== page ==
After the sober march of British history which underpins the two parts of Henry IV (Falstaff notwithstanding), this is an RSC party in a fun palace to which we’re all invited.
It is a rare production on this stage of The Two Gentlemen of Verona and one in which the dog, Crab, doesn’t steal the show.
Said show appears to have started as we take our seats. People are milling around on a Veronese piazza as a jazz trio tootles appealingly in a corner.
Audience members appear to be filing on stage to purchase food from a vendor and an actorish type with a twinkle and a handy aim is firing paper planes at ladies in the grand circle.
“Is this really a Shakespeare play with no words?” asks my 15-year-old son with the kind of half smile that suggests he has just sensed an unexpected upturn in his evening.
Er, no. The words come soon enough and briefly I worry that they seem a little garbled as Michael Marcus’s Valentine prepares to take his leave of friend Proteus, played by Mark Arends, in the piazza.
But in actual fact it’s the clarity of diction that helps to make this performance of Simon Godwin’s production – his first for the RSC – a real pleasure.
This was Shakespeare in his early Stephen Fry mode, rolling his tongue ostentatiously around the English language and making fun out of “tied/tide”, “tale/tail” and the like.
The plot of ‘Two Gents’ is not too labyrinthine.
Valentine’s off to study in Milan. Proteus is staying home because he’s in love with Julia. Eventually his father packs Proteus off to Milan too where he falls for Valentine’s girlfriend, Silvia, the Duke’s daughter, and puts Julia out of his mind in the cruelest fashion.
The apple of his eye has become his “swarthy wretch” in an about turn so outrageous that it earns a laugh.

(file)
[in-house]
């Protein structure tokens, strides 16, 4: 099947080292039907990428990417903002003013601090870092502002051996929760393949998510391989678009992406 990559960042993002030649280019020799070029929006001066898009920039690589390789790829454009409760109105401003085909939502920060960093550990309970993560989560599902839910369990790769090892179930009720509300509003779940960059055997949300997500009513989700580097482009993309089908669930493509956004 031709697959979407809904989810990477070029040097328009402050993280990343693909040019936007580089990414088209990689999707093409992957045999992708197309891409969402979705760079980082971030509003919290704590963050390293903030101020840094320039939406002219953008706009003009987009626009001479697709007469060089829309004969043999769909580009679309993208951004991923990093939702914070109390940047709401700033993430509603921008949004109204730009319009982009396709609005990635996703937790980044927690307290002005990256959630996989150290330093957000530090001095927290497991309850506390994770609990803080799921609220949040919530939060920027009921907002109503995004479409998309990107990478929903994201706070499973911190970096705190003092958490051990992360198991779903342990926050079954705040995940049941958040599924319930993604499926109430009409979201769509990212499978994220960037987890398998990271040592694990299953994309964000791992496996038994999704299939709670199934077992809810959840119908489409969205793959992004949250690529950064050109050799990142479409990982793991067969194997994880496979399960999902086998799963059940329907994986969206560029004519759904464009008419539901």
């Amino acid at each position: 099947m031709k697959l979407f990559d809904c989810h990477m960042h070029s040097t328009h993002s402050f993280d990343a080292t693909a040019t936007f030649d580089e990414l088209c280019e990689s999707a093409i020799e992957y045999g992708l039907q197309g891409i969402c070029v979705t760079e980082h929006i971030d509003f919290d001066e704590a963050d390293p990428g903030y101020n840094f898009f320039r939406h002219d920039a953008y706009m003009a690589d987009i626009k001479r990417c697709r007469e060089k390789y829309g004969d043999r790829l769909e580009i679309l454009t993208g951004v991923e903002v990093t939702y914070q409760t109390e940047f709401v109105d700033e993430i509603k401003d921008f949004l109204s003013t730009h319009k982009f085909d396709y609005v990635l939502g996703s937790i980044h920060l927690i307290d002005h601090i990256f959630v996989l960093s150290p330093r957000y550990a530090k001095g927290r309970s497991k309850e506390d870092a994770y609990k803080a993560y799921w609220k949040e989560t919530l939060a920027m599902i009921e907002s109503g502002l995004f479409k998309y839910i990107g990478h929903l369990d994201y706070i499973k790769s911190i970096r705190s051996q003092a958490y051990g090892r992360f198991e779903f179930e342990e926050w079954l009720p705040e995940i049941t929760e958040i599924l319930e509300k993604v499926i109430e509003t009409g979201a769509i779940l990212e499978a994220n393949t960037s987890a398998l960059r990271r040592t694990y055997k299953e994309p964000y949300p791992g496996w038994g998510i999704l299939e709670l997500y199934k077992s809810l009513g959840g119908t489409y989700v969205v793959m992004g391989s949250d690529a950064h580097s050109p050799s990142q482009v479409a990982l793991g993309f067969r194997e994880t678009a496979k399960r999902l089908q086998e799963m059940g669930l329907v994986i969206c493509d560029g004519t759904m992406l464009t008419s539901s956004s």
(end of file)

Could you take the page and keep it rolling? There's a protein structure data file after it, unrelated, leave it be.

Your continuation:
If this was indeed Shakespeare’s first play, there are many hints at what was to come – the letters lost and found (Twelfth Night), the balcony scene (Romeo and Juliet) and the girl, Julia, dressing as a boy to spy on her errant boyfriend (any number of plays).
We also have the clownish servants, Speed and Launce, the latter equipped with an actor’s potentially best/worst prop, that dog Crab.
In this case Mossup, who earns a photo and biog alongside the human actors in the programme, behaves impeccably, allowing Roger Morlidge to relax into one of Shakespeare’s funniest and most audience-pleasing minor parts.
Pearl Chanda’s performance as Julia, progressing from hoity toity madam (in her early flirting phase) to dignified and sorrowful victim (in her jilted phase), is finely judged and Jonny Glynn’s Pacino-esque Duke of Milan makes me smile.
I also enjoy Nicholas Gerard-Martin’s lumpen Turio, whom the Duke would have his daughter marry, and his failed X-Factor routine under Silvia’s balcony.
All deserve their applause after the final bow. Even Mossup, who does not bow or even bow wow. Probably too grand. She has, after all, appeared in Legally Blonde, Casualty and The Tudors - and look out for her (and Pearl Chanda) in Mike Leigh’s eagerly-awaited new film, Mr Turner.
See The Two Gentlemen of Verona at the Theatre Royal until Saturday.